While I am not a fan of the Rambo type film where it’s mostly all guns, I do love an action film with some hand-to-hand fighting, crazy action scenes, a few explosions thrown in, and a sense of humor about itself. This is where The Expendables excels. These men definitely have a sense of humor about themselves (i.e. all the Fulbright scholar/engineering jokes about Dolph Lundgren’s character Gunner reflect Lundgren’s real life, not to mention the age jokes). While they do not necessarily mock action films, they do pay tribute to the genre as a whole and intentionally go over the top with the violence, big bangs, knives, and blood. The movie starts out with an insane amount of bloodshed, guns and a really high body count I couldn’t keep track of. I knew it was only going to go off the rails from there.
What I enjoyed about most this film was the interaction between the stars. They all have the action film star cred, so they share this common ground. The group looks like they are having fun and truly enjoying the company of one another. The camaraderie seems genuine and this makes the group of ragtag mercenaries seem believable as well as gives the group a heart.
What I liked in the first film that is lacking in the sequel is the glimpses of the fellas back home in the states in their social environment. The sequel has only a scene at the beginning before they leave the US for the remainder of the movie. I can’t believe I’m saying this, but Mickey Rourke’s character was missed. He had a poignant monologue in the first movie and oddly was the conscience of the film. Both the first and this sequel do have an air of sincerity and heart that is surprisingly not out of place amongst the insane body count and this group of man-hulks.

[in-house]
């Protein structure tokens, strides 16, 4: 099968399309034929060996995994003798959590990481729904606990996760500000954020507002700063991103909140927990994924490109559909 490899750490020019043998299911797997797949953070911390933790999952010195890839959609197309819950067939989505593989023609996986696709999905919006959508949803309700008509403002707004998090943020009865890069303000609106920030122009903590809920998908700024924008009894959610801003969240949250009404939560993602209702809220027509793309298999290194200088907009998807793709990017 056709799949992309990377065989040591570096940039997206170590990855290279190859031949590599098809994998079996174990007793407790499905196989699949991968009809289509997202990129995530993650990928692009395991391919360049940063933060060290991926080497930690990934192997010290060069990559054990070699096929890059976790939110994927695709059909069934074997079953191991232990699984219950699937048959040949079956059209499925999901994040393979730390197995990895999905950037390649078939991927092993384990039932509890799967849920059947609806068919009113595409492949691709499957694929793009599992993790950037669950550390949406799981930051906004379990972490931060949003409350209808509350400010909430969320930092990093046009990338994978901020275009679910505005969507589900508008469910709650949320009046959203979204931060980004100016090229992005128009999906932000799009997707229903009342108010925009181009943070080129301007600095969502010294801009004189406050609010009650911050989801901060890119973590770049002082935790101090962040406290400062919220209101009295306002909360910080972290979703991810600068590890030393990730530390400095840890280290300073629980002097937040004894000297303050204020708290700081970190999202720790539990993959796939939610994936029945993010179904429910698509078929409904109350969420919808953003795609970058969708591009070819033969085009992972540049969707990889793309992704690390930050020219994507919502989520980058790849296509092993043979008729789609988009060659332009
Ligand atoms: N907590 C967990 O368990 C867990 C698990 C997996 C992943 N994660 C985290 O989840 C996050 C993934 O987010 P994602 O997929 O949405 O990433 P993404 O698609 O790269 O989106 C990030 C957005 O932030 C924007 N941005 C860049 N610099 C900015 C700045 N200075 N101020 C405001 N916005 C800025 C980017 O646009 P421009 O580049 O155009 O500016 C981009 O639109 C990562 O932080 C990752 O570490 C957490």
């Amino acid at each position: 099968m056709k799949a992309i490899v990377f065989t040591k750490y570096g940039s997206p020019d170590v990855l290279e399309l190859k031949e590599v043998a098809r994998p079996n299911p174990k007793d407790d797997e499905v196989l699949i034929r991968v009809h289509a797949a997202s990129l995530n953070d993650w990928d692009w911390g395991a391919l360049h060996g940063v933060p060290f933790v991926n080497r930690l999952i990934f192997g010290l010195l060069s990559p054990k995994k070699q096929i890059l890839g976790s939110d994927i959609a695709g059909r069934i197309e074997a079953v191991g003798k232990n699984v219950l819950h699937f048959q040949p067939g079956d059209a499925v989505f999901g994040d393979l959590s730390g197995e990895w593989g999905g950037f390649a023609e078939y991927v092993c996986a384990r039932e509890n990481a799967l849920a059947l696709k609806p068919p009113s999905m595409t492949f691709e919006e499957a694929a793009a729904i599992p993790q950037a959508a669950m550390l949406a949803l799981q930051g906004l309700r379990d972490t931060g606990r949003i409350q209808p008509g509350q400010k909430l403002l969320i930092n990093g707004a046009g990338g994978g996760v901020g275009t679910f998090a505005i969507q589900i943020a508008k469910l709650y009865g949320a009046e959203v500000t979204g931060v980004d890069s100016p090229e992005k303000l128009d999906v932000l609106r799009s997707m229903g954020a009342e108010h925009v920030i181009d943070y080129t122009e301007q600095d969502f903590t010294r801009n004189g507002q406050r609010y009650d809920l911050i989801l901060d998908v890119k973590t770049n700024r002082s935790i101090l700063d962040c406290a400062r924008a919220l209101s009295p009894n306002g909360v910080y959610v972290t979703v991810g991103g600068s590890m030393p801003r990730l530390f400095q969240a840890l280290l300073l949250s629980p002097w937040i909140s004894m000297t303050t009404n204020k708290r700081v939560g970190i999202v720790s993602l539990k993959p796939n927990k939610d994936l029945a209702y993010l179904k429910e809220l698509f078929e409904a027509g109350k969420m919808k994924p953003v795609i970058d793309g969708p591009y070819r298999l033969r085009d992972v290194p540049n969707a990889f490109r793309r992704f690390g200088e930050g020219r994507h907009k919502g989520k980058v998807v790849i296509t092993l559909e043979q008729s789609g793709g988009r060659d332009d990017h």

Overall, I think this movie improved on the original. There is consequence to their actions this time and it is not all happy endings. There is a scene that really left me on the edge of my seat. I almost built up a tear or two a few times, which did not happen in the original. And Jason Statham got to shine in some of the best fight sequences in the film. I laughed a lot more too, especially during a great scene between Bruce Willis and Arnold Schwarzenegger who have much larger roles than in they did in the predecessor. And Chuck Norris, whose movies I admittedly have not seen, is an awesome treat. Most excitedly, they brought a female along this time. Nan Yu totally carried her own and was not overshadowed by the boys.
While I cannot think of anything that made this movie not work, there was the “What happened to his face?” factor. Arnold and Jean-Claude especially, lay off the plastic surgery and the Botox. Your faces freaked me out in the close ups. Arnold’s eyes were stretched into such small little slits he looked like a black eyed demon from Supernatural And please lay off the teeth bleaching Hollywood because I’m nearly being blinded as I sit in the third row of the theater when you smile. And while nothing ever got physical, I don’t think Barney (Stallone) needs to keep having emotional connections with the younger ladies that do appear in the films. Maybe it’s to emphasize his real loneliness; the emotions just seem forced.
In a nutshell, this film is not for everyone. This is a loud, bloody, boys club of a movie that knows when to poke fun at itself and lets the audience in on the joke. While it is predictable, there is a soul to this movie that fits in nicely, and not awkwardly, among the brutality. I look forward to an even better The Expendables 3 before these guys get too old to half of their own stunts. And what action stars can they add to the ever growing roster for the next one?